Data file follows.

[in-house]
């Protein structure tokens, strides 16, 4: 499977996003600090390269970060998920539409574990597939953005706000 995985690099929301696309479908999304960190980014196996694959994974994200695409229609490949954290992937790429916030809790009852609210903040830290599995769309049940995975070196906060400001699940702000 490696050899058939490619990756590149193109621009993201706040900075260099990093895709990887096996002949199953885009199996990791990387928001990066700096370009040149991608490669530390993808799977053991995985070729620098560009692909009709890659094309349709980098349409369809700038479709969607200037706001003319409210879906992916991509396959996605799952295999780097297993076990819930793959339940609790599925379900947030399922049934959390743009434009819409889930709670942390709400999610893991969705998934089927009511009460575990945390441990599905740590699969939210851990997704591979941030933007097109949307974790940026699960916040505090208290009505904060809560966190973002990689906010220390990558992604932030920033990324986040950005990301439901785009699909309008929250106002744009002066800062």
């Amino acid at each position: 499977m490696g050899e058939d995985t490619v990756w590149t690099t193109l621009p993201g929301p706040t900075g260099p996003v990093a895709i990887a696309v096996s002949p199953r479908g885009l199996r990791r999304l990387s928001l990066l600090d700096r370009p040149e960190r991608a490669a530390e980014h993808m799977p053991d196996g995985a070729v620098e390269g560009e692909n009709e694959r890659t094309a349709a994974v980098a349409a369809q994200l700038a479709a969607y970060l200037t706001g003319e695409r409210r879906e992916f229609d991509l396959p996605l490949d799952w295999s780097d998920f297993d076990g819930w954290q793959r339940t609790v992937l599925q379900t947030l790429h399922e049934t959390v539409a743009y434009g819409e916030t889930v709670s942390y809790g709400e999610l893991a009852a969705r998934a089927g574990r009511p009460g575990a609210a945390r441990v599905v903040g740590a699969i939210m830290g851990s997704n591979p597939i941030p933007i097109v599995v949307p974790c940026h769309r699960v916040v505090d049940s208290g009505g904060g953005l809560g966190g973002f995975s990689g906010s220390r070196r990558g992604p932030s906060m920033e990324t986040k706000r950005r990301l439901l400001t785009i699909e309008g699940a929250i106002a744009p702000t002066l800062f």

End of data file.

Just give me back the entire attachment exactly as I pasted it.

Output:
[in-house]
């Protein structure tokens, strides 16, 4: 499977996003600090390269970060998920539409574990597939953005706000 995985690099929301696309479908999304960190980014196996694959994974994200695409229609490949954290992937790429916030809790009852609210903040830290599995769309049940995975070196906060400001699940702000 490696050899058939490619990756590149193109621009993201706040900075260099990093895709990887096996002949199953885009199996990791990387928001990066700096370009040149991608490669530390993808799977053991995985070729620098560009692909009709890659094309349709980098349409369809700038479709969607200037706001003319409210879906992916991509396959996605799952295999780097297993076990819930793959339940609790599925379900947030399922049934959390743009434009819409889930709670942390709400999610893991969705998934089927009511009460575990945390441990599905740590699969939210851990997704591979941030933007097109949307974790940026699960916040505090208290009505904060809560966190973002990689906010220390990558992604932030920033990324986040950005990301439901785009699909309008929250106002744009002066800062």
């Amino acid at each position: 499977m490696g050899e058939d995985t490619v990756w590149t690099t193109l621009p993201g929301p706040t900075g260099p996003v990093a895709i990887a696309v096996s002949p199953r479908g885009l199996r990791r999304l990387s928001l990066l600090d700096r370009p040149e960190r991608a490669a530390e980014h993808m799977p053991d196996g995985a070729v620098e390269g560009e692909n009709e694959r890659t094309a349709a994974v980098a349409a369809q994200l700038a479709a969607y970060l200037t706001g003319e695409r409210r879906e992916f229609d991509l396959p996605l490949d799952w295999s780097d998920f297993d076990g819930w954290q793959r339940t609790v992937l599925q379900t947030l790429h399922e049934t959390v539409a743009y434009g819409e916030t889930v709670s942390y809790g709400e999610l893991a009852a969705r998934a089927g574990r009511p009460g575990a609210a945390r441990v599905v903040g740590a699969i939210m830290g851990s997704n591979p597939i941030p933007i097109v599995v949307p974790c940026h769309r699960v916040v505090d049940s208290g009505g904060g953005l809560g966190g973002f995975s990689g906010s220390r070196r990558g992604p932030s906060m920033e990324t986040k706000r950005r990301l439901l400001t785009i699909e309008g699940a929250i106002a744009p702000t002066l800062f």